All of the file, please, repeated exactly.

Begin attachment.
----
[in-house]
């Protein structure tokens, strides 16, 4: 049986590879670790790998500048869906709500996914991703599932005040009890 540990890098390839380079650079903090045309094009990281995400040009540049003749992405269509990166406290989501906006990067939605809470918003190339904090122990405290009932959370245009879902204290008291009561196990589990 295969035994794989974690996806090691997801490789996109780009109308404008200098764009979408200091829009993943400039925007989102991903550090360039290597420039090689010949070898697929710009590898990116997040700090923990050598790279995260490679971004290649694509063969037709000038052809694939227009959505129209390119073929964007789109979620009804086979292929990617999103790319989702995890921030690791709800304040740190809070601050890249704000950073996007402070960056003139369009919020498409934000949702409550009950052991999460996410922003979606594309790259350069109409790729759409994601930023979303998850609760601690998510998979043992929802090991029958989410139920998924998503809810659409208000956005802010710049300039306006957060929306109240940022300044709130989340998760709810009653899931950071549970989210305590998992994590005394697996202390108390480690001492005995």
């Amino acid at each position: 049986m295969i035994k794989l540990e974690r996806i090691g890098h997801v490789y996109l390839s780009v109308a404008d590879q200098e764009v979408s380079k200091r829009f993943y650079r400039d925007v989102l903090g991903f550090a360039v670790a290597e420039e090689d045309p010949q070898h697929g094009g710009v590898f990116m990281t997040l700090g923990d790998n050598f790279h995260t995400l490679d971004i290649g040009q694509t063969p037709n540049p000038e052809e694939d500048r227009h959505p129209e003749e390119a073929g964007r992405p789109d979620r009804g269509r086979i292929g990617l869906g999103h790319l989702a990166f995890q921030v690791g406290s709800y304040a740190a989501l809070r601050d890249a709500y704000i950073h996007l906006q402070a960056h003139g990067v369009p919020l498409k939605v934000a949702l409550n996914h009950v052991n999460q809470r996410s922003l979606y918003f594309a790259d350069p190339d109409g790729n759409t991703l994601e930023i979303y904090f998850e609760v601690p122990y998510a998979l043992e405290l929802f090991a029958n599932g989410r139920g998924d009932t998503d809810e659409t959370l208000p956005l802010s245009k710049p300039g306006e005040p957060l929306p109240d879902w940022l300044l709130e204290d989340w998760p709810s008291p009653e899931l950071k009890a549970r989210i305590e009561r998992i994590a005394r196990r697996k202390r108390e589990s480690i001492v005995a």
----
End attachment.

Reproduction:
[in-house]
């Protein structure tokens, strides 16, 4: 049986590879670790790998500048869906709500996914991703599932005040009890 540990890098390839380079650079903090045309094009990281995400040009540049003749992405269509990166406290989501906006990067939605809470918003190339904090122990405290009932959370245009879902204290008291009561196990589990 295969035994794989974690996806090691997801490789996109780009109308404008200098764009979408200091829009993943400039925007989102991903550090360039290597420039090689010949070898697929710009590898990116997040700090923990050598790279995260490679971004290649694509063969037709000038052809694939227009959505129209390119073929964007789109979620009804086979292929990617999103790319989702995890921030690791709800304040740190809070601050890249704000950073996007402070960056003139369009919020498409934000949702409550009950052991999460996410922003979606594309790259350069109409790729759409994601930023979303998850609760601690998510998979043992929802090991029958989410139920998924998503809810659409208000956005802010710049300039306006957060929306109240940022300044709130989340998760709810009653899931950071549970989210305590998992994590005394697996202390108390480690001492005995």
């Amino acid at each position: 049986m295969i035994k794989l540990e974690r996806i090691g890098h997801v490789y996109l390839s780009v109308a404008d590879q200098e764009v979408s380079k200091r829009f993943y650079r400039d925007v989102l903090g991903f550090a360039v670790a290597e420039e090689d045309p010949q070898h697929g094009g710009v590898f990116m990281t997040l700090g923990d790998n050598f790279h995260t995400l490679d971004i290649g040009q694509t063969p037709n540049p000038e052809e694939d500048r227009h959505p129209e003749e390119a073929g964007r992405p789109d979620r009804g269509r086979i292929g990617l869906g999103h790319l989702a990166f995890q921030v690791g406290s709800y304040a740190a989501l809070r601050d890249a709500y704000i950073h996007l906006q402070a960056h003139g990067v369009p919020l498409k939605v934000a949702l409550n996914h009950v052991n999460q809470r996410s922003l979606y918003f594309a790259d350069p190339d109409g790729n759409t991703l994601e930023i979303y904090f998850e609760v601690p122990y998510a998979l043992e405290l929802f090991a029958n599932g989410r139920g998924d009932t998503d809810e659409t959370l208000p956005l802010s245009k710049p300039g306006e005040p957060l929306p109240d879902w940022l300044l709130e204290d989340w998760p709810s008291p009653e899931l950071k009890a549970r989210i305590e009561r998992i994590a005394r196990r697996k202390r108390e589990s480690i001492v005995a």